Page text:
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A Palestine Paradox

A.J. Deus, September 20, 2011
In his speech at Cairo University on June 4, 2009, President Obama outlined a new beginning, including views on the Israeli-Palestinian peace process. He said that it is “undeniable that the Palestinian people -- Muslims and Christians -- have suffered in pursuit of a homeland. For more than 60 years they've endured the pain of dislocation. Many wait in refugee camps in the West Bank, Gaza, and neighboring lands for a life of peace and security that they have never been able to lead. They endure the daily humiliations -- large and small -- that come with occupation. So let there be no doubt: The situation for the Palestinian people is intolerable. And America will not turn our backs on the legitimate Palestinian aspiration for dignity, opportunity, and a state of their own." He added “The only resolution is for the aspirations of both sides to be met through two states, where Israelis and Palestinians each live in peace and security." In regards to the Israeli settlements he made clear that the United States did not accept their legitimacy. “This construction violates previous agreements and undermines efforts to achieve peace. It is time for these settlements to stop." In a broader view, Obama noted, “but I do have an unyielding belief that all people yearn for certain things: the ability to speak your mind and have a say in how you are governed; confidence in the rule of law and the equal administration of justice; government that is transparent and doesn't steal from the people; the freedom to live as you choose. These are not just American ideas; they are human rights. And that is why we will support them everywhere. […] And I want to particularly say this to young people of every faith, in every country -- you, more than anyone, have the ability to reimagine the world, to remake this world."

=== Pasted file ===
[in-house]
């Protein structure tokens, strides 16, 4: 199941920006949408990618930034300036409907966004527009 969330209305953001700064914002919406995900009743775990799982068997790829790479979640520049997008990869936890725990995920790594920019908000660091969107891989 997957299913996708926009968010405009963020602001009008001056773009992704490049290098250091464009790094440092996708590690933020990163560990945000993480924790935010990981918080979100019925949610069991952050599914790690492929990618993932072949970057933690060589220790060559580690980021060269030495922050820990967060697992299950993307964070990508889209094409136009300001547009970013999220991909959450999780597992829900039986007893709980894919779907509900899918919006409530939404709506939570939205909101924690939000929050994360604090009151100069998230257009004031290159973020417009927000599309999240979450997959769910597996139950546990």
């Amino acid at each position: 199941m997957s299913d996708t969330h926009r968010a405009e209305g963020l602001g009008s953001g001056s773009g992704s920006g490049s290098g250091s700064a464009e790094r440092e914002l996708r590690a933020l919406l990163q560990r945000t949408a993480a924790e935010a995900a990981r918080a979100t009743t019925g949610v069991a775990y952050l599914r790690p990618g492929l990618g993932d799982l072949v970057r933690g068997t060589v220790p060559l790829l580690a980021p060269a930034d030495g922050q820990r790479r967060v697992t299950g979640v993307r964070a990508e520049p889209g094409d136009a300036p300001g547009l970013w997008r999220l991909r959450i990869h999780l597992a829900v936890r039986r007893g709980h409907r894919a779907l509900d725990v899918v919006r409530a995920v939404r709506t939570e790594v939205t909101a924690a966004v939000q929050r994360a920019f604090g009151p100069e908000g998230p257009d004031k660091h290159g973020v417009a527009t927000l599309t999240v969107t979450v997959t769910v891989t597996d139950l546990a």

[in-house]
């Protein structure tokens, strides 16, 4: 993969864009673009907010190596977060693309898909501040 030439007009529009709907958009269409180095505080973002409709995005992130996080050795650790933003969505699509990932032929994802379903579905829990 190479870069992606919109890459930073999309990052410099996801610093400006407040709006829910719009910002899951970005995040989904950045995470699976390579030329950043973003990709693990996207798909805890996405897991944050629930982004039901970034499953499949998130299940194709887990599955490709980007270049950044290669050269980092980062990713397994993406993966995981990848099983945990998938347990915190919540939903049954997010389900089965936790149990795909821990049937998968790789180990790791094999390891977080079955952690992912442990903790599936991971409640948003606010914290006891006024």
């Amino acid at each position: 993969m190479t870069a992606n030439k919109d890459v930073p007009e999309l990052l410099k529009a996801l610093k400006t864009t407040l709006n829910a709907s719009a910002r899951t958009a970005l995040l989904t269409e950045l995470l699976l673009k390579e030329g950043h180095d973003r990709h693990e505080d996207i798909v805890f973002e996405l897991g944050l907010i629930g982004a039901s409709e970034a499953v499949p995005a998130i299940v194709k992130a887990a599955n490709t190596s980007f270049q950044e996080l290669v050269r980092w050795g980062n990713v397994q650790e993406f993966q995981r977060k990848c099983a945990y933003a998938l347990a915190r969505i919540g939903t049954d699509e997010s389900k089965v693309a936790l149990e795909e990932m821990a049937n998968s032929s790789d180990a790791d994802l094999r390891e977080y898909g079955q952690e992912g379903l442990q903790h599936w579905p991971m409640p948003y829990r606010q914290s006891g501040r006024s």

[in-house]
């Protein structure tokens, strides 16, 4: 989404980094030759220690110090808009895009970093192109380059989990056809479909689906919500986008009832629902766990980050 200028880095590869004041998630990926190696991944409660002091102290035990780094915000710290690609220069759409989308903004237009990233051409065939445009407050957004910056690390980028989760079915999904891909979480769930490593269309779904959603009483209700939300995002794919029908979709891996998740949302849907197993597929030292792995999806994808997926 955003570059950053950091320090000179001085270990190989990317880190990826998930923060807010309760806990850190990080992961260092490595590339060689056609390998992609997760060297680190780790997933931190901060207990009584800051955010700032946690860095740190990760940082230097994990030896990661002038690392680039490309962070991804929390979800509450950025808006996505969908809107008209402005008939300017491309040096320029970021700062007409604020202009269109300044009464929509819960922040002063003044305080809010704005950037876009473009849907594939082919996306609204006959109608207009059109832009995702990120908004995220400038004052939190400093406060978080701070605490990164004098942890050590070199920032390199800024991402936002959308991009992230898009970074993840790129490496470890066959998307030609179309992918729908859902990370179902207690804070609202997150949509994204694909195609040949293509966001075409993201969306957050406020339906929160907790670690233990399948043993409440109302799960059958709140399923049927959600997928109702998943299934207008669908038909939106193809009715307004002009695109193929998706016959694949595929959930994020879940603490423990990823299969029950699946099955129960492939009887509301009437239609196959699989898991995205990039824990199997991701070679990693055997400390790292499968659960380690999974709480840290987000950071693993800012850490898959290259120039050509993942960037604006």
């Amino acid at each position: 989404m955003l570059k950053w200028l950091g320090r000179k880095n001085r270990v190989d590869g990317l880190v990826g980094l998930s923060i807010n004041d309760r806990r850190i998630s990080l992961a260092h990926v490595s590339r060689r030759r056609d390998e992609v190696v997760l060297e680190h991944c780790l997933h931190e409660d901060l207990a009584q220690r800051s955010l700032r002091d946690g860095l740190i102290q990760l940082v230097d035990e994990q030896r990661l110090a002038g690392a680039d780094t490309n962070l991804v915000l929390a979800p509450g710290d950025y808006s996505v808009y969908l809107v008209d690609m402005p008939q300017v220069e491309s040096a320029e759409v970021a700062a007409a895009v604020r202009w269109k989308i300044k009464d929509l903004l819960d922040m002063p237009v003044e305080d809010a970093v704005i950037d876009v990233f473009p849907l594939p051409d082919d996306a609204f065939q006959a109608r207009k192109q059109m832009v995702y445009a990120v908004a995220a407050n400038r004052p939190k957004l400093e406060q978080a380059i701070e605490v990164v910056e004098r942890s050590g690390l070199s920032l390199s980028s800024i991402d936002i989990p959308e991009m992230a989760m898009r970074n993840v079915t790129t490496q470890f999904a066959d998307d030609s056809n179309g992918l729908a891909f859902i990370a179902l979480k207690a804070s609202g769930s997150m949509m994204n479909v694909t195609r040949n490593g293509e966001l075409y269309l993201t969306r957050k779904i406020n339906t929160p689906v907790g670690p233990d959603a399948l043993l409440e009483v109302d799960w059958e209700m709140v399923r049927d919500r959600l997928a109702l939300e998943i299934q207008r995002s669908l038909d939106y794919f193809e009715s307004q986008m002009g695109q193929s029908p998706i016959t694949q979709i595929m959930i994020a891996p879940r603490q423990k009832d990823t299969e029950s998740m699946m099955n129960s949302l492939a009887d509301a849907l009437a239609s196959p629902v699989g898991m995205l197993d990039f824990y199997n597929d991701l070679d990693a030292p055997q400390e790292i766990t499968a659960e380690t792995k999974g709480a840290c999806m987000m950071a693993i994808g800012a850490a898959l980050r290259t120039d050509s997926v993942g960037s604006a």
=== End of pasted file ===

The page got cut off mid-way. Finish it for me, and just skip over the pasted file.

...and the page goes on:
The relationship between Palestinians and Jews has been a complex one for over two millennia. Its conflicts find their foundation in the Jewish Torah. Even today, the Ultra-Orthodox Israeli government is driven by the eternal goal of redeeming all of the land of Canaan as outlined in the Bible. This land claim includes most of Syria up to the Euphrates River, Jordan, Lebanon, and the Sinai Peninsula. The land of the Palestinians is only an immediate target of the Ultra-Orthodox Jews. By mandate of the Torah, the Palestinians and all non-Jewish ethnicity are to be rooted out (Josh 13:2). As the extremist Ultra-Orthodox are guided by the Torah, they have a standing mandate not to enter treaties with anyone who lived in the land of Canaan (Ex. 34:15-16). It seems apparent that Prime Minister Benjamin Netanyahu has been and will continue to stall the process of peace with any conceivable means. Given that religion is still the defining cultural marker of societies, the Biblical foundation cannot be taken lightly as a relic of the past. In his address to the U.S. congress on May 24, 2011, Netanyahu?an Ultra-Orthodox?made it clear that it cannot be denied that the land of Israel was promised to the Jews by Abraham (a denial of this claim to the land of Canaan is laid out in The Great Leap-Fraud, Social Economics of Religious Terrorism).